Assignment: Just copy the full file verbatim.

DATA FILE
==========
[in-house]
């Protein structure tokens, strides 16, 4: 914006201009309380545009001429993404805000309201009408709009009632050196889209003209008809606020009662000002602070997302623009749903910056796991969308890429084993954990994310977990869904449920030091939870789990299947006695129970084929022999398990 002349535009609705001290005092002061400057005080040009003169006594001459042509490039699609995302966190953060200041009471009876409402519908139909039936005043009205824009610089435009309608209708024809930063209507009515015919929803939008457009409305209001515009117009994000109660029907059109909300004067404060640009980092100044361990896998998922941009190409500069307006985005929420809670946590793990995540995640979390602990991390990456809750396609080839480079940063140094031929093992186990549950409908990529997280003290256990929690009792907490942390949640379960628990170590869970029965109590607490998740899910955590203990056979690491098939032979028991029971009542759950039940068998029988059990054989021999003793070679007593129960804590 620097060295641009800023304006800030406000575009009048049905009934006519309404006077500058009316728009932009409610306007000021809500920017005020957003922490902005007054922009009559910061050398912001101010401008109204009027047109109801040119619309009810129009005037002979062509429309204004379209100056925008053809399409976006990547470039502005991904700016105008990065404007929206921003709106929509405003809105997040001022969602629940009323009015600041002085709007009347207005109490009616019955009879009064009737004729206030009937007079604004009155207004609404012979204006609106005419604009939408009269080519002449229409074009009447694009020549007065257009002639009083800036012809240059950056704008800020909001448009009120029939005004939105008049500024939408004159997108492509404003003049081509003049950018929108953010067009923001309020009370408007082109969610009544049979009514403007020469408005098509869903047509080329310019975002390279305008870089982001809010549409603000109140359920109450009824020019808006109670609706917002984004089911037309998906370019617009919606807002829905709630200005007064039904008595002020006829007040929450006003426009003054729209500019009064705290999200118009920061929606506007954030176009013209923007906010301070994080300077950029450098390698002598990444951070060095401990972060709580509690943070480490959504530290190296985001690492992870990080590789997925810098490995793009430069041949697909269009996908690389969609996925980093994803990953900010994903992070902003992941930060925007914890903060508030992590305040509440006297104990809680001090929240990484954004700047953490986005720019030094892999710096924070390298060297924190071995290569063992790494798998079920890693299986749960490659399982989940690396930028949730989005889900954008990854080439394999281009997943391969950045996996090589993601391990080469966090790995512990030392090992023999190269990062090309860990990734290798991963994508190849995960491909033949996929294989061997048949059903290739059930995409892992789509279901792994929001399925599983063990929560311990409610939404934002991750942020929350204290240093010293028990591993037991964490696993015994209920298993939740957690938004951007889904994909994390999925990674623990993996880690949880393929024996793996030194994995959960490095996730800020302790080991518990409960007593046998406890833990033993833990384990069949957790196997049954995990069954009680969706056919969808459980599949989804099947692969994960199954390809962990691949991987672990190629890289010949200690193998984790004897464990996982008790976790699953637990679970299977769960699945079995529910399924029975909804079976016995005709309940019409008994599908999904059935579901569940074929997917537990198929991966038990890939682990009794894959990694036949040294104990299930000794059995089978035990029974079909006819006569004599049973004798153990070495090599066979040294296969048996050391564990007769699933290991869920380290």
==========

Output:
[in-house]
């Protein structure tokens, strides 16, 4: 914006201009309380545009001429993404805000309201009408709009009632050196889209003209008809606020009662000002602070997302623009749903910056796991969308890429084993954990994310977990869904449920030091939870789990299947006695129970084929022999398990 002349535009609705001290005092002061400057005080040009003169006594001459042509490039699609995302966190953060200041009471009876409402519908139909039936005043009205824009610089435009309608209708024809930063209507009515015919929803939008457009409305209001515009117009994000109660029907059109909300004067404060640009980092100044361990896998998922941009190409500069307006985005929420809670946590793990995540995640979390602990991390990456809750396609080839480079940063140094031929093992186990549950409908990529997280003290256990929690009792907490942390949640379960628990170590869970029965109590607490998740899910955590203990056979690491098939032979028991029971009542759950039940068998029988059990054989021999003793070679007593129960804590 620097060295641009800023304006800030406000575009009048049905009934006519309404006077500058009316728009932009409610306007000021809500920017005020957003922490902005007054922009009559910061050398912001101010401008109204009027047109109801040119619309009810129009005037002979062509429309204004379209100056925008053809399409976006990547470039502005991904700016105008990065404007929206921003709106929509405003809105997040001022969602629940009323009015600041002085709007009347207005109490009616019955009879009064009737004729206030009937007079604004009155207004609404012979204006609106005419604009939408009269080519002449229409074009009447694009020549007065257009002639009083800036012809240059950056704008800020909001448009009120029939005004939105008049500024939408004159997108492509404003003049081509003049950018929108953010067009923001309020009370408007082109969610009544049979009514403007020469408005098509869903047509080329310019975002390279305008870089982001809010549409603000109140359920109450009824020019808006109670609706917002984004089911037309998906370019617009919606807002829905709630200005007064039904008595002020006829007040929450006003426009003054729209500019009064705290999200118009920061929606506007954030176009013209923007906010301070994080300077950029450098390698002598990444951070060095401990972060709580509690943070480490959504530290190296985001690492992870990080590789997925810098490995793009430069041949697909269009996908690389969609996925980093994803990953900010994903992070902003992941930060925007914890903060508030992590305040509440006297104990809680001090929240990484954004700047953490986005720019030094892999710096924070390298060297924190071995290569063992790494798998079920890693299986749960490659399982989940690396930028949730989005889900954008990854080439394999281009997943391969950045996996090589993601391990080469966090790995512990030392090992023999190269990062090309860990990734290798991963994508190849995960491909033949996929294989061997048949059903290739059930995409892992789509279901792994929001399925599983063990929560311990409610939404934002991750942020929350204290240093010293028990591993037991964490696993015994209920298993939740957690938004951007889904994909994390999925990674623990993996880690949880393929024996793996030194994995959960490095996730800020302790080991518990409960007593046998406890833990033993833990384990069949957790196997049954995990069954009680969706056919969808459980599949989804099947692969994960199954390809962990691949991987672990190629890289010949200690193998984790004897464990996982008790976790699953637990679970299977769960699945079995529910399924029975909804079976016995005709309940019409008994599908999904059935579901569940074929997917537990198929991966038990890939682990009794894959990694036949040294104990299930000794059995089978035990029974079909006819006569004599049973004798153990070495090599066979040294296969048996050391564990007769699933290991869920380290």